Ricardo N. Alonso, Teresa E. Jordan, Kenneth T. Tabbutt, Dirk S. Vandervoort; Giant evaporite belts of the Neogene central Andes. Geology ; 19 (4): 401–404. doi: https://doi.org/10.1130/0091-7613(1991)019<0401:GEBOTN>2.3.CO;2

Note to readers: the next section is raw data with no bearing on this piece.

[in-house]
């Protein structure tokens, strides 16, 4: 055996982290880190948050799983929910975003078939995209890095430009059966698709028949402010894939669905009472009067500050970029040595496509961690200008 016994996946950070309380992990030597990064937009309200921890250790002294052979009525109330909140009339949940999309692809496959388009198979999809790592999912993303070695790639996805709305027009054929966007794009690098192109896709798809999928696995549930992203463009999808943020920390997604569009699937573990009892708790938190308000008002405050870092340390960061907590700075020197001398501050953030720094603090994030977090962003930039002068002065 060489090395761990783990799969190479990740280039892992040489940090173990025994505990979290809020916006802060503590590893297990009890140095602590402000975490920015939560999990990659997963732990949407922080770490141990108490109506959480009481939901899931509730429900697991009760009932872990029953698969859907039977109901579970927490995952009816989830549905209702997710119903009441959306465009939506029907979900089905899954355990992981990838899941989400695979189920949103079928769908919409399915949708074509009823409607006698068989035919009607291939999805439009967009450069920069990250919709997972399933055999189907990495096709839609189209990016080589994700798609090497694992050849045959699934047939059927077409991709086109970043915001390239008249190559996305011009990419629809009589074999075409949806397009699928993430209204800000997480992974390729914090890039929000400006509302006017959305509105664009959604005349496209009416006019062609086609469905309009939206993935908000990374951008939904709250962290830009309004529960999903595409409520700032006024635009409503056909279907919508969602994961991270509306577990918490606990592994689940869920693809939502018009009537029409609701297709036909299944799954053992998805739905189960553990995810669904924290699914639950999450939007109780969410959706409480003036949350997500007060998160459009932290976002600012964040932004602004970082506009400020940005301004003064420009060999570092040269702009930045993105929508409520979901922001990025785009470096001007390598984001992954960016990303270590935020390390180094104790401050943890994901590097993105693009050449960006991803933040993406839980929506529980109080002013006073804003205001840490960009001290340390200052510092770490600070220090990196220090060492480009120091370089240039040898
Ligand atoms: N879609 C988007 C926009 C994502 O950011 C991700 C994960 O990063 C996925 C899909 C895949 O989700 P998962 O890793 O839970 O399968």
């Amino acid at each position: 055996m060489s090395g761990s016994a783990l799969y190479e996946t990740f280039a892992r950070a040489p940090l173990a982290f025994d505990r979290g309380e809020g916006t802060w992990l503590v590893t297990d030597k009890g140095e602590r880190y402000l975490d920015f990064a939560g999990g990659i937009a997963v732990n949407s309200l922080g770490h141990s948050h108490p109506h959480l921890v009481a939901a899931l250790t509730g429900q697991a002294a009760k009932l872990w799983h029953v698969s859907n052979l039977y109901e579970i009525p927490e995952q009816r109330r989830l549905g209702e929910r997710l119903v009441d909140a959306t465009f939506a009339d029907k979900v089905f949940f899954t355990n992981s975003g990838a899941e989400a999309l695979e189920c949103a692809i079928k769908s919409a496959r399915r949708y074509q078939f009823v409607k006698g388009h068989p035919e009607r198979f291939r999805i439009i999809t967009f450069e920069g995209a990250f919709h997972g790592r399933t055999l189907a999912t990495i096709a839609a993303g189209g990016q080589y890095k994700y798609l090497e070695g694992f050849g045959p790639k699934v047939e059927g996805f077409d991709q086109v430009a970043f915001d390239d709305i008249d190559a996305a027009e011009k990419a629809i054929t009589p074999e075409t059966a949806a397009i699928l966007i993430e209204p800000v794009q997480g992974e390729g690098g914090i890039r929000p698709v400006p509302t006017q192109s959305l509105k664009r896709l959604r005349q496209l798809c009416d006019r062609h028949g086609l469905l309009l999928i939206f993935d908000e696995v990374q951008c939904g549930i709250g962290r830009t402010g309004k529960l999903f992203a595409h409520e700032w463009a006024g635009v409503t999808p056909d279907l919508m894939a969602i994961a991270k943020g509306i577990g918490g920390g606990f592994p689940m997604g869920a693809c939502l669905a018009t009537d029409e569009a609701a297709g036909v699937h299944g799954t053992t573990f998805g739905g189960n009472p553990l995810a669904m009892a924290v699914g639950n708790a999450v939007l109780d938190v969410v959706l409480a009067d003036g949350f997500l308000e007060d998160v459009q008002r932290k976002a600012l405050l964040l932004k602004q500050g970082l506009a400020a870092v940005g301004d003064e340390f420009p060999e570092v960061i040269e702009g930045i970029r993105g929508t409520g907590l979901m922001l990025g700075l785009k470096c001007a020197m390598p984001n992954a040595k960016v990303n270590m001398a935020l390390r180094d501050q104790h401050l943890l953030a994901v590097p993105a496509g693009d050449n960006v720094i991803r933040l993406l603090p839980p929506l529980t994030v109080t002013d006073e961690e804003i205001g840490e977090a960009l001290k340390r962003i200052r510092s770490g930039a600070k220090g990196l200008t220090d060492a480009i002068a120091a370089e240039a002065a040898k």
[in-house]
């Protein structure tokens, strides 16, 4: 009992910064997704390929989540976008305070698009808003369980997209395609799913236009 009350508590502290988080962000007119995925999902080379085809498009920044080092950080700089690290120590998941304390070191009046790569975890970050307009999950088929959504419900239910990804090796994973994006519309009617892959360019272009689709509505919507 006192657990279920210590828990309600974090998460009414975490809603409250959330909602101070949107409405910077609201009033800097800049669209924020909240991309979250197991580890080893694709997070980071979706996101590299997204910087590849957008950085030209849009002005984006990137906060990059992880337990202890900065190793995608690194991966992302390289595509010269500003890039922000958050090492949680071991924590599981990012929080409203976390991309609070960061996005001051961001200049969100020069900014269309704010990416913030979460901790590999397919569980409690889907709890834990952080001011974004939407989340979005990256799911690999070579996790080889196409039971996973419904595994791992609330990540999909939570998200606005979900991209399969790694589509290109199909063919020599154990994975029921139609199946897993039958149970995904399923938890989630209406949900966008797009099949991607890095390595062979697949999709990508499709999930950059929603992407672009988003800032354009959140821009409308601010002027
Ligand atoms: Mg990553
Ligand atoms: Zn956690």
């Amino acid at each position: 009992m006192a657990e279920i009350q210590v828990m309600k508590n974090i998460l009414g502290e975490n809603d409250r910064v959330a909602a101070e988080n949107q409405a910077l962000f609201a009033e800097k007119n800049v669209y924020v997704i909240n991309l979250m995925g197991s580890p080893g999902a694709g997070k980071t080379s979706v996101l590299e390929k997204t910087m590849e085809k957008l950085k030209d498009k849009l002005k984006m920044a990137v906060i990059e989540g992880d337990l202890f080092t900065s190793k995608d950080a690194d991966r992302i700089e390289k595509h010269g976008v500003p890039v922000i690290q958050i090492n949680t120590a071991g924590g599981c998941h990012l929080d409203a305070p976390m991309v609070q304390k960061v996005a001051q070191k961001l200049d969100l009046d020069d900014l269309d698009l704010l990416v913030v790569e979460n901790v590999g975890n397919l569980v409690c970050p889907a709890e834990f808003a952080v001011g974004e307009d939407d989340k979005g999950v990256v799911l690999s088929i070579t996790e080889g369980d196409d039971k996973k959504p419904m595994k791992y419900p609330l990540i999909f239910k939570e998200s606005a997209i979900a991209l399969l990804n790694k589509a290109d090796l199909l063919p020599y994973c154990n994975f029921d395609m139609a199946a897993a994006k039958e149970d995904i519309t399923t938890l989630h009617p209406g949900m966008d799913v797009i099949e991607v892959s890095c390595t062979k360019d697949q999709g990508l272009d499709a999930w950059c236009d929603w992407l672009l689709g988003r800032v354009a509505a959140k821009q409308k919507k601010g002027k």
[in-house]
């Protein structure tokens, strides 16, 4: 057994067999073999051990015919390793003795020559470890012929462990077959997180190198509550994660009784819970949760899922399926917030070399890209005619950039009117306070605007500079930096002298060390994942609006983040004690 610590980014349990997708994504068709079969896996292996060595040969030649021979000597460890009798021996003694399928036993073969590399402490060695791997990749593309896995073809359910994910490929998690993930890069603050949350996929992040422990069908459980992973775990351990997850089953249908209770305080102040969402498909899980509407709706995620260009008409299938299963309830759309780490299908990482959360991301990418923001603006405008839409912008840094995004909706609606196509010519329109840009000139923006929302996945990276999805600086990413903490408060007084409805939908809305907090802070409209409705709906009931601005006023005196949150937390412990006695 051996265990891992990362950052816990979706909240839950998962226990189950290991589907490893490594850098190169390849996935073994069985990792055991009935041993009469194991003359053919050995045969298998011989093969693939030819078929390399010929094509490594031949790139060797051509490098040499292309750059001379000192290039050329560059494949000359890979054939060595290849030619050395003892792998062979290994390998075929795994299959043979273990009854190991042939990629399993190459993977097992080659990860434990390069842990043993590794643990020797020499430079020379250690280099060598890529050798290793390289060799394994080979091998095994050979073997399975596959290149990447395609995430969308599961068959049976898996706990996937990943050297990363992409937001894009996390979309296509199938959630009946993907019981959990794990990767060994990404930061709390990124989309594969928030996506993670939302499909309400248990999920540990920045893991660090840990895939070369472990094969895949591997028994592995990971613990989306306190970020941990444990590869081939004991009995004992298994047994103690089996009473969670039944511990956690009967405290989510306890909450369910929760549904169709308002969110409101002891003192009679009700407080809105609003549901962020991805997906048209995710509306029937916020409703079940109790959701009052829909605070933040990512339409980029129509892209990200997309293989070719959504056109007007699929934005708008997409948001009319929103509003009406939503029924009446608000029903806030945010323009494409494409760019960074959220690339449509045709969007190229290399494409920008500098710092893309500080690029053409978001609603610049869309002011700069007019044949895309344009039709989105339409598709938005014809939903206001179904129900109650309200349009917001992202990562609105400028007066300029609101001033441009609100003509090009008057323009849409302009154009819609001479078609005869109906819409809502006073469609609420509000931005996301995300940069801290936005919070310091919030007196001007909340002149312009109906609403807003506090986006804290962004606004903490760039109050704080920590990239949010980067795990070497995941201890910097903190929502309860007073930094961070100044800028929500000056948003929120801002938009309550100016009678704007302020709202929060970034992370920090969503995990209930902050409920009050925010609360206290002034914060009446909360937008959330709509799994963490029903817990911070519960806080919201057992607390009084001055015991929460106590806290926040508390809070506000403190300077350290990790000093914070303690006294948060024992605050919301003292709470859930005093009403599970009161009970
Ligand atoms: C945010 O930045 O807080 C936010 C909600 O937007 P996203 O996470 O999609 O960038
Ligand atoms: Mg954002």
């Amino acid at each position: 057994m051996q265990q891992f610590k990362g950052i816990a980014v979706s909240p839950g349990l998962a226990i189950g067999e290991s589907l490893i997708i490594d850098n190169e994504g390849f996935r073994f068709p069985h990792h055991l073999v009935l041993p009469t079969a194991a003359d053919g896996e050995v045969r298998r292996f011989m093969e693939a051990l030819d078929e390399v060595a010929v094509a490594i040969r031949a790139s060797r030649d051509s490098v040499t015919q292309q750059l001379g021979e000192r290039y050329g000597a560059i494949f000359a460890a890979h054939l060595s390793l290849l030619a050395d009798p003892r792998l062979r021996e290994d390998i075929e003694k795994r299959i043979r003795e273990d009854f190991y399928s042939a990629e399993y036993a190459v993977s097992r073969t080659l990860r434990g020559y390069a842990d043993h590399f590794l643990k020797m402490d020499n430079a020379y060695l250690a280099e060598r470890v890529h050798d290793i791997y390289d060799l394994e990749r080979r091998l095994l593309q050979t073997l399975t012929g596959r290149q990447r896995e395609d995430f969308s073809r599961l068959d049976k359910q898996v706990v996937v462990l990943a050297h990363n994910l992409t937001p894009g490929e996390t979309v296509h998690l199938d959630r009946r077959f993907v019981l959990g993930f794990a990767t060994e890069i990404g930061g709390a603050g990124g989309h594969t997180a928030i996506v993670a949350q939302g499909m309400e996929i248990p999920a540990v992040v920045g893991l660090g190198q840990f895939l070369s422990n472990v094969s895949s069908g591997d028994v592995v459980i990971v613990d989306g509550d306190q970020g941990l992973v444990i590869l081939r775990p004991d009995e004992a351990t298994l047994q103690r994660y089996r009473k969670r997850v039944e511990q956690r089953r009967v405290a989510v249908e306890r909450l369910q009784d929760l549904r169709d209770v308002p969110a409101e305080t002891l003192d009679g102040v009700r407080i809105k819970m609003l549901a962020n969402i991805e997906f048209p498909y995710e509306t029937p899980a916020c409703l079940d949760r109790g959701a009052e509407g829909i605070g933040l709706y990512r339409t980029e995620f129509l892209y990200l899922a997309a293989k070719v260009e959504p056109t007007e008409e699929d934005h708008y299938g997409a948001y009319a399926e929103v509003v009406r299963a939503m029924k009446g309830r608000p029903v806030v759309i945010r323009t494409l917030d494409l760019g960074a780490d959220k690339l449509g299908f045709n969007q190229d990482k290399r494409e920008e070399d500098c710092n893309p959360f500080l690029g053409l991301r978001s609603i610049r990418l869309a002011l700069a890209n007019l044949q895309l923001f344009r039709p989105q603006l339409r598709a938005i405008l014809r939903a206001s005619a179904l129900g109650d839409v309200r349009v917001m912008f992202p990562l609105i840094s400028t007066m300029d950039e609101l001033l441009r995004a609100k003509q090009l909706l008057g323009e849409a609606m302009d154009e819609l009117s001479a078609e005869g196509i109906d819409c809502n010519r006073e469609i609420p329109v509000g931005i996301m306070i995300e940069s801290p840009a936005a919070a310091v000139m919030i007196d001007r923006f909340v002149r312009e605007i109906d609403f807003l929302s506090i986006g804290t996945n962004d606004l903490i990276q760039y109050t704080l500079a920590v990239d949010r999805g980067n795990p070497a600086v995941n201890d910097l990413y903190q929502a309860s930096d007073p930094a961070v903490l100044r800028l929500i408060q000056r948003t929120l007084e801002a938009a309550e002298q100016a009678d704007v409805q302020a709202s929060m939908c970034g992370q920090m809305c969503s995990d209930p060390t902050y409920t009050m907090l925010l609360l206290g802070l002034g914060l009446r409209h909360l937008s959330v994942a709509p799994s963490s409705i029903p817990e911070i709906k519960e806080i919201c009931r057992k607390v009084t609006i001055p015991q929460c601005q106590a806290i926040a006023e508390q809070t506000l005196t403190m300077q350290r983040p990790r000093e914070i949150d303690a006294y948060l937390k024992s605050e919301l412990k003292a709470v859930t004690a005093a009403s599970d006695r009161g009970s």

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Large volumes of continental evaporites accumulated within the central Andes during Neogene uplift of the Altiplano-Puna plateau and development of the Andean volcanic arc. Halite and gypsum are dominant minerals, along with local and economically important borates. Playa conditions have existed since ca. 15 Ma; halite and borate deposition has occurred for the past 7 to 8 m.y. Evaporites formed in salar environments (e.g., playa lakes) and are characterized by complex mineral assemblages, occurrence, zonation, and geochemistry. Evaporite deposition was controlled by volcanism, geothermal activity, closed drainage, and climate. These Andean deposits, and their controls, differ from evaporites in other continental and marine environments.